Making your last mile a profitable operation requires a set of automation processes and best practices that will improve your order fulfillment and also add to your bottom line.

The past two years have meant quick pivots for retailers everywhere, and while implementing or adopting quick solutions might have helped to adapt to the disruption, adopting long-term and robust solutions is now in the heads of retail executives.

Here are our recommendations to optimize your picking operation to make your last mile a profitable one!

You’re Not Alone

Chances are, you’ve been wrestling with the idea (or proof!) that your delivery process isn’t efficient enough. Well, you’re not alone. A number of grocery chain retailers moved into quick-commerce deliveries simply because their competition did so too. In fact, more than 10 companies, half of which were established in 2020, currently compete across Europe with this business delivery model. In the US, that number seems to get higher by the day.

For many retailers, the result of quick-commerce has been, well, chaotic. A study showed that 86% of retailers have suffered downturns in customer satisfaction year over year, one of the main reasons being due to late deliveries through their online platforms.

While navigating through this new landscape of e-commerce and consumer expectations, you should know that most players in the market are also trying to ‘figure it out.’

The Loyalty Era Has Come To an End

At a time when consumers have plenty of options to choose from, loyalty isn’t a given—it must be earned. According to a study, 69% of customers are less likely to shop with a retailer again if their orders weren’t delivered on time.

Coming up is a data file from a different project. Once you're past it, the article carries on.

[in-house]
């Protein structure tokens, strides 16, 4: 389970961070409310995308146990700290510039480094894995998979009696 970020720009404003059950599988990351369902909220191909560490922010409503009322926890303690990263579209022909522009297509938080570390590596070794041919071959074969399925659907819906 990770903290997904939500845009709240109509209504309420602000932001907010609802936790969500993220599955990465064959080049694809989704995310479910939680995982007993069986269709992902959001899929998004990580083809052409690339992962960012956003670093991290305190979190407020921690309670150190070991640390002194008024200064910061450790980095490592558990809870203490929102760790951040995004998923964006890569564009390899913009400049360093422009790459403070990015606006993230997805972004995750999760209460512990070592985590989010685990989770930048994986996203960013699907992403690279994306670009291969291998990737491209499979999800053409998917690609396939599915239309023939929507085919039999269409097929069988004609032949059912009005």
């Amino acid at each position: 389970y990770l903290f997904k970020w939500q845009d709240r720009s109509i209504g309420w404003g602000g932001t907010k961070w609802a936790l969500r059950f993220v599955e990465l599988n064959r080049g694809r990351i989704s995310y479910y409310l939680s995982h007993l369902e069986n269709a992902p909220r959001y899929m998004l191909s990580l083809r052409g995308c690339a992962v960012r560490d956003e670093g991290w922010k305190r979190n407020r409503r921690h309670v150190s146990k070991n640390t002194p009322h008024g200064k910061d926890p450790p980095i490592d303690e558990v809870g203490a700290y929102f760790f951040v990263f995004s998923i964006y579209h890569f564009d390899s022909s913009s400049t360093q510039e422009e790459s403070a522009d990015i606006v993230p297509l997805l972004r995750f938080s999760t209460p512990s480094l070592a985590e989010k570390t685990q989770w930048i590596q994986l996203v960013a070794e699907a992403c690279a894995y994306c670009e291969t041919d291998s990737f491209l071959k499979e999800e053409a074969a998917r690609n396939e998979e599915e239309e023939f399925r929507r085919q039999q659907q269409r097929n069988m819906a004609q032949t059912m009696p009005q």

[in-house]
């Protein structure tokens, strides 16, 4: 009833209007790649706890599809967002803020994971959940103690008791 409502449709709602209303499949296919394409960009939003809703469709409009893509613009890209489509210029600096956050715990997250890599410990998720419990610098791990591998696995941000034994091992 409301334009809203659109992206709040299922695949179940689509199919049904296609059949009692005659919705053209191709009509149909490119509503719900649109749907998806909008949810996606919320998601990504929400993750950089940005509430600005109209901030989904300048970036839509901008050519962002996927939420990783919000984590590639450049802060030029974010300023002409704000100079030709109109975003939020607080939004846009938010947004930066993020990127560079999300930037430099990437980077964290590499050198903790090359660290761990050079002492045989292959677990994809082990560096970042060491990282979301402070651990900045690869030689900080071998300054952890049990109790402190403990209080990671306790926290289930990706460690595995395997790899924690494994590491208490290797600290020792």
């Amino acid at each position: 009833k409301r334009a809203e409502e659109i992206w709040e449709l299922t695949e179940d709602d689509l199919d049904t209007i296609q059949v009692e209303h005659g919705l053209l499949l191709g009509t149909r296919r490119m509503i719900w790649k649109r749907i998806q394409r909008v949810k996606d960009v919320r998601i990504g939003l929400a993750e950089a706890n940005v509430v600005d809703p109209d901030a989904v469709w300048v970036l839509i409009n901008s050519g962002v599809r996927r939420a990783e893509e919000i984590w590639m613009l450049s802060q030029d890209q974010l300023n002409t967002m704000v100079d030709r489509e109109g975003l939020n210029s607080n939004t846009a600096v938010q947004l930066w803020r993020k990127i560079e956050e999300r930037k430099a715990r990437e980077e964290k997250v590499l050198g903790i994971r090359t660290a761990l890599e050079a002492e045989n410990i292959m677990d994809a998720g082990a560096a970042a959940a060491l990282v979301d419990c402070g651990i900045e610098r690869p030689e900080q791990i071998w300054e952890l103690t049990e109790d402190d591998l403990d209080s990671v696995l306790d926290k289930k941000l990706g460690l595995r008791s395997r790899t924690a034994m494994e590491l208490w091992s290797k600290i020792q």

Why do late deliveries happen in the first place? Well, there are multiple reasons that can contribute to this end result. At the very least, if a retailer has no way of measuring picking times, deliveries simply won’t happen within the stipulated delivery time. 

Technology and resources are among the top reasons why some retailers have adapted quickly while others have struggled. When COVID-19 happened, supermarkets were forced to close, and the ‘Amazon’s’ of the world took immediate action due to their infrastructure, deep pockets and other tech-related activities. On the other hand, companies that were less tech-savvy at the time struggled to adjust. And there were significant processes to alter, especially with the rapid arrival of dark stores. 

Some of these processes included: 

  • Assembly of picking team
  • Assembly of courier fleet
  • Order alerts
  • Order assignment
  • Stock registration

And so on…

With such a sudden implementation of new processes and/or technology, many hiccups occurred. Stories of pickers running around like headless chickens trying to keep up with picking (and delivery) times abounded. Yet, savvy business owners know that without solid processes in place, these challenges will remain.  

A Lackluster Ad Hoc Solution Isn’t Going To Cut It